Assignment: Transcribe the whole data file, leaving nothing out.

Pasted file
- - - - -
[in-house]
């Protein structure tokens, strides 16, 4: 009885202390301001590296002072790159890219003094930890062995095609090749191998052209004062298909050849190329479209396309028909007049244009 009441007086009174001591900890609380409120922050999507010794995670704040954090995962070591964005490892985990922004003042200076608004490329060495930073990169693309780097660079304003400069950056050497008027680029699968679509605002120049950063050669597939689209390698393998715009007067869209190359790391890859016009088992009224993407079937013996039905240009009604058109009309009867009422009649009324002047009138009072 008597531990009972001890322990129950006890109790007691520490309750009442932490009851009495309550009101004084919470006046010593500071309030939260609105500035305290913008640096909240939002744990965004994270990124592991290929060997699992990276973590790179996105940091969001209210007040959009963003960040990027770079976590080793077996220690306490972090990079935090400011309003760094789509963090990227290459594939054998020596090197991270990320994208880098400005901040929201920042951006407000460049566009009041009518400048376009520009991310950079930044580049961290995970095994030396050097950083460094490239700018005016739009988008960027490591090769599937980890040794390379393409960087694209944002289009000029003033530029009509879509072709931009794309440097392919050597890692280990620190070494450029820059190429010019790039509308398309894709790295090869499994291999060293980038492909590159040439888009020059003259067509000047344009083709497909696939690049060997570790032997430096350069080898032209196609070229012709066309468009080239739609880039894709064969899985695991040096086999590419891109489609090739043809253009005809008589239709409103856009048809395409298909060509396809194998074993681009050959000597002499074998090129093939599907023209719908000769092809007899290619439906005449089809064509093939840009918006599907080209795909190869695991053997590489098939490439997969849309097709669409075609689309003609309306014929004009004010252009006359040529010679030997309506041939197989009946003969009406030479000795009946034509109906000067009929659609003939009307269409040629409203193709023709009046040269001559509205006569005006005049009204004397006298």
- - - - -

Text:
[in-house]
């Protein structure tokens, strides 16, 4: 009885202390301001590296002072790159890219003094930890062995095609090749191998052209004062298909050849190329479209396309028909007049244009 009441007086009174001591900890609380409120922050999507010794995670704040954090995962070591964005490892985990922004003042200076608004490329060495930073990169693309780097660079304003400069950056050497008027680029699968679509605002120049950063050669597939689209390698393998715009007067869209190359790391890859016009088992009224993407079937013996039905240009009604058109009309009867009422009649009324002047009138009072 008597531990009972001890322990129950006890109790007691520490309750009442932490009851009495309550009101004084919470006046010593500071309030939260609105500035305290913008640096909240939002744990965004994270990124592991290929060997699992990276973590790179996105940091969001209210007040959009963003960040990027770079976590080793077996220690306490972090990079935090400011309003760094789509963090990227290459594939054998020596090197991270990320994208880098400005901040929201920042951006407000460049566009009041009518400048376009520009991310950079930044580049961290995970095994030396050097950083460094490239700018005016739009988008960027490591090769599937980890040794390379393409960087694209944002289009000029003033530029009509879509072709931009794309440097392919050597890692280990620190070494450029820059190429010019790039509308398309894709790295090869499994291999060293980038492909590159040439888009020059003259067509000047344009083709497909696939690049060997570790032997430096350069080898032209196609070229012709066309468009080239739609880039894709064969899985695991040096086999590419891109489609090739043809253009005809008589239709409103856009048809395409298909060509396809194998074993681009050959000597002499074998090129093939599907023209719908000769092809007899290619439906005449089809064509093939840009918006599907080209795909190869695991053997590489098939490439997969849309097709669409075609689309003609309306014929004009004010252009006359040529010679030997309506041939197989009946003969009406030479000795009946034509109906000067009929659609003939009307269409040629409203193709023709009046040269001559509205006569005006005049009204004397006298």